t is commonly believed that all civilians who died as a result of friendly fire on December 7, 1941, (either instantly or later from wounds received) were killed by five inch US Navy anti-aircraft shells. During the two hour Japanese attack (from approximately 7:50 am to 9:45 am) practically the only anti-aircraft guns in operation were the guns manned by sailors and marines on ships in Pearl Harbor, Honolulu Harbor and out in the ocean. However, some US Coast Guard ships in Honolulu Harbor and out in the ocean were also shooting at Japanese and American airplanes during the attack; some of their shells may have also resulted in civilian casualties. Also, anti-aircraft guns on Army and Army Air Force bases were in operation after the attack was over, at which time civilians were still being killed. Navy and Coast Guard guns were also shooting at American airplanes at this time (Japanese planes left after the attack). Civilians killed after the attack might have been killed by gunfire from all five military branches.
What is known for certain is that all 32 civilians killed in Honolulu died from friendly fire. The Japanese did not target Honolulu. Only one bomb was dropped in the city, in an industrial area where there were no casualties, and that appears to have been an accident. Outside of Honolulu, however, the subject gets a little hazy. The one civilian killed at Pearl Harbor is often listed as dying from friendly fire, although he actually died from an accident. Tai Chung Loo (Age 19), reported to duty as a civilian worker at Pearl Harbor when he heard about the attack. In the general mayhem at the main gate, he was thrown from a truck and suffered a head injury, from which he died at the Pearl Harbor Naval Hospital on December 12, 1941 his nineteenth birthday.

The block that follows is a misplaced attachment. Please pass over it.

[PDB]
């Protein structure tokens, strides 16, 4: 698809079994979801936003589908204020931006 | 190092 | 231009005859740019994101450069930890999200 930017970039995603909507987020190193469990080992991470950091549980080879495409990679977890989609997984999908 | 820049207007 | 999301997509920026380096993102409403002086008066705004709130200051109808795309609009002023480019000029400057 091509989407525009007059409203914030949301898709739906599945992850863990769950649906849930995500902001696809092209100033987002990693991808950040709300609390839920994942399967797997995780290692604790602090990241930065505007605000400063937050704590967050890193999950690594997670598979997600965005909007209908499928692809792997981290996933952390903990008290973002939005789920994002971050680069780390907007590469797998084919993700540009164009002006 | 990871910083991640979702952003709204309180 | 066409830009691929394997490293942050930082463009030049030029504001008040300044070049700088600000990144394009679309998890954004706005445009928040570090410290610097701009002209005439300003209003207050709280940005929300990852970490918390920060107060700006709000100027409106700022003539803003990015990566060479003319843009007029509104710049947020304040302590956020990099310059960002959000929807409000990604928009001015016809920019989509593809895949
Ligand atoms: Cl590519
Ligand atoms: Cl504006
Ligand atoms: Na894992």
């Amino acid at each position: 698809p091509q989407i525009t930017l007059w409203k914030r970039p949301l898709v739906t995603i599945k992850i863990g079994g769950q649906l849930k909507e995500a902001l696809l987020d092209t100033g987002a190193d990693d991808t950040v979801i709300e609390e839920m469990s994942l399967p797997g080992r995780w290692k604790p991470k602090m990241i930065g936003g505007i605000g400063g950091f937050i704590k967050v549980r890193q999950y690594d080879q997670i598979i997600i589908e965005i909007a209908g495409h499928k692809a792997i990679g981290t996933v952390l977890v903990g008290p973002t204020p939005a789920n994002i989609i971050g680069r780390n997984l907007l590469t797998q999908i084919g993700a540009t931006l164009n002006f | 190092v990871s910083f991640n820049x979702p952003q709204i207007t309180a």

Of the 48 civilians killed as a result of the attack, the number killed by friendly fire varies from 33 to 37.
A group of Japanese American children were attending the Chuo Gakuin language school located at the corner of Nuuanu Avenue and Vineyard Boulevard, which is a part of Foster Botanical Garden today. Many Japanese parents in Hawaii sent their children to Japanese language school to learn the Japanese language and culture. This schooling took place on weekdays, after public school ended each day. The classes would last a few hours. Some students would attend this school on Sundays also. The Japanese American students who were Christian would go to Sunday school at the church their family belonged to. Those who were not Christian would go to Sunday school at the Japanese language school.
Before classes began, the students heard planes flying overhead. Suddenly, the sounds of explosions caught their attention, coming from the direction of Pearl Harbor. Looking out the windows they saw smoke rising from the distant ships.
The youths did not realize it was the beginning of war. Like most adults, they thought it was just another elaborate exercise by the American military. The school teachers, however, sensed that something was wrong. One of the teachers decided to take her students upstairs into the auditorium. There she began to play the piano and led the kids in singing a rabbit song, to get their minds off the loud noises they were hearing outside.